The Role of Inhibit Control in the Process of Rare Target Detection
2011, 43 (05):
More recently, some researches showed that missing error rates were far higher at 1% target prevalence than at 50% prevalence (Wolfe et al., 2005; 2007; Fleck & Mitroff, 2007). Fleck and Mitroff (2007) suggested giving observers an opportunity to correct their last response can decrease the missing rates. However, the missing rates were still high before incorporating the correction responses. In other words, the mistake had been made before correcting it (Fleck and Midriff, 2007). Can the missing error be avoided in a more positive manner? The purpose of the present study was to find a better way to reduce missing errors in the visual search task.
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We used a similar target detection task, in which the task of observers was to search tools (targets). In Experiment 1, 3, and 5, observers were required to press one of two keys as a response to the target or nontarget, while they were required to count or make markers in the Experiment 2 or 4 as a response to the targets. In Experiment 6, two tasks were implemented. One was a search task that was the same to Experiment 3, and the other was an inhibition control task.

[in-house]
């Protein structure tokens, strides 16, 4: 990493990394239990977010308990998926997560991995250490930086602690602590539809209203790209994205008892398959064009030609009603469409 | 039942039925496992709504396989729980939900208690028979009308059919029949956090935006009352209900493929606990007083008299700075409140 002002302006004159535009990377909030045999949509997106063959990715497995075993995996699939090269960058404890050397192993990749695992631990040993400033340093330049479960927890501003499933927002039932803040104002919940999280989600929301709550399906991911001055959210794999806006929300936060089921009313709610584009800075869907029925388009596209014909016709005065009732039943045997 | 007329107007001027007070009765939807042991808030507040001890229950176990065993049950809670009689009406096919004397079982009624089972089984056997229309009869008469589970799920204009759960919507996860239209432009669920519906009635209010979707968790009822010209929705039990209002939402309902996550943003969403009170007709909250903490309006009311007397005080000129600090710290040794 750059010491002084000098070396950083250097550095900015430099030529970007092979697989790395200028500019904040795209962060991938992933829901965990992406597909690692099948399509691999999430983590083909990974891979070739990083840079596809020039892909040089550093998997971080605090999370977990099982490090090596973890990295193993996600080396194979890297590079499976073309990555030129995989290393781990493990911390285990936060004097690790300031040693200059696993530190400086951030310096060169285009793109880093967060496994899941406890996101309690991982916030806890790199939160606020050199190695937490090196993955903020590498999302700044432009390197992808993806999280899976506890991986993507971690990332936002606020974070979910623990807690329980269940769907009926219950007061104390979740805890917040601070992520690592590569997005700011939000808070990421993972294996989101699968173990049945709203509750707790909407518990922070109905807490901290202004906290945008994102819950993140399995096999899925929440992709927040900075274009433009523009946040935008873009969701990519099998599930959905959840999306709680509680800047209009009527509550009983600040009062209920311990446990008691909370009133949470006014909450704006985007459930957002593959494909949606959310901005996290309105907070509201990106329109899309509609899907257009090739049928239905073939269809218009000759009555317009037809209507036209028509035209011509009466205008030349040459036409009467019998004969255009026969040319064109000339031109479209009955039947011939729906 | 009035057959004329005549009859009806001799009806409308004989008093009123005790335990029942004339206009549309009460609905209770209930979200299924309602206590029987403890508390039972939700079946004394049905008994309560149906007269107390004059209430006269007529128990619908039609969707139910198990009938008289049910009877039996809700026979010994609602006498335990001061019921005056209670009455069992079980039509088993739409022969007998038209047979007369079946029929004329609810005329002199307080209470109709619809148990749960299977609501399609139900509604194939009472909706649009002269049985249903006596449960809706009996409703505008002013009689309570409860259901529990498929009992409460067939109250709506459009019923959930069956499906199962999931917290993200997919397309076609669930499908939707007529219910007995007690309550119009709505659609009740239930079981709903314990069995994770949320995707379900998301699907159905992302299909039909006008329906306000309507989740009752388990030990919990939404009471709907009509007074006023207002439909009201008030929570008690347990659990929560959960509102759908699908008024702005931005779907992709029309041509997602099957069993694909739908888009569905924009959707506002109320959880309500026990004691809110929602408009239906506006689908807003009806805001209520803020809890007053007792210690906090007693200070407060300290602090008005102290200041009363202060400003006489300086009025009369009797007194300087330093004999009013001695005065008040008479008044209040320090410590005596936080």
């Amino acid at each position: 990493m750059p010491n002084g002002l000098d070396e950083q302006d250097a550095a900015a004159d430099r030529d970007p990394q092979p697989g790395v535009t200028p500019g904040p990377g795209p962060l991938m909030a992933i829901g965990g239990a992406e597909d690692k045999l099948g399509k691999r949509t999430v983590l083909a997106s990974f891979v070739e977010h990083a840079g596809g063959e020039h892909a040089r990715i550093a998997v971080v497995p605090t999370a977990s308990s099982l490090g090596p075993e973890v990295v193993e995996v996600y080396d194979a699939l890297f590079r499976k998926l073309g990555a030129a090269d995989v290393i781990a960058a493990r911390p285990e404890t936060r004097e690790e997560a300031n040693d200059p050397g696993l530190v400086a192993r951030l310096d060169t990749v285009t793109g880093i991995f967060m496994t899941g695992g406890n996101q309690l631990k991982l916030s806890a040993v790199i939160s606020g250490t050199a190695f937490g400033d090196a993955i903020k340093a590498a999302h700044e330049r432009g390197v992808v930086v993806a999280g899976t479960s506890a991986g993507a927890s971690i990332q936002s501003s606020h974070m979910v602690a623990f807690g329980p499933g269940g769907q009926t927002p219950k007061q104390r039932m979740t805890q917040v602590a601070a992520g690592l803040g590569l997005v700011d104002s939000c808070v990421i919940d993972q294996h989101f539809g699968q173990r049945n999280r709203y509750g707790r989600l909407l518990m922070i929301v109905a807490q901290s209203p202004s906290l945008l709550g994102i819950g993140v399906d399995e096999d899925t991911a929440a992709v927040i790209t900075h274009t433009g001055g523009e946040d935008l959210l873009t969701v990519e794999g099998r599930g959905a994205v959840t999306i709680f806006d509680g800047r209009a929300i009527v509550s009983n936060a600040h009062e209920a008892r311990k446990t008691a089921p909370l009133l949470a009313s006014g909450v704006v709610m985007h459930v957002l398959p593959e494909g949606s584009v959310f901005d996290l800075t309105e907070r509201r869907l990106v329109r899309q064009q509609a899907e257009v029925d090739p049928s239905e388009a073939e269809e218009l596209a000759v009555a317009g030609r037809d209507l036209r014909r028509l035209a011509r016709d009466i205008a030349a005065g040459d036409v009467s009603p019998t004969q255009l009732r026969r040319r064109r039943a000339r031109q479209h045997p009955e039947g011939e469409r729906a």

The results of Experiment 1 and Experiment 3 indicated that the missing error was significantly increased when the prevalence of targets was low, which clearly replicated the differential prevalence effects on search performance identified in previous studies (Ethell & Manning, 2001; Egglin & Feinstein, 1996; Wolf et al., 2005). As observers in Experiment 1 reported, they noticed the targets in the display but they failed to shift response to the target pictures before pressing a key. Their claims were strongly supported by the results of Experiment 5, in which the observer’s eye movements were tracked.
Since that the response-execution is the main factor that caused the high missing error in low prevalence condition, the missing error was expected to decrease in the following three occasions. First, the missing error will be low when prepotent response is not induced in the target detection task. The results of Experiment 2 proved this expectation. Second, the missing error will be low when observers responded to the targets appropriately. This view is similar to the claims of Fleck and his colleagues (2007). The results of Experiment 4 in the present study suggested a more positive way to avoid the high missing errors. When observers applied an appropriated responding manner such as making markers, then the mistakes were avoided effectively. Third, the missing error will be low when observers possess a higher ability of execution control. This expectation was demonstrated in Experiment 6.
In sum, the results of the current study fully replicated the prevalence effect on visual search performance (Wolfe et al, 2005; 2007), which should alleviate concerns about methodological differences between studies. However, our results indicated that the high missing error can be avoided by applying the more appropriate responding pattern such as making markers and by recruiting the observers who have a higher ability of inhibition control.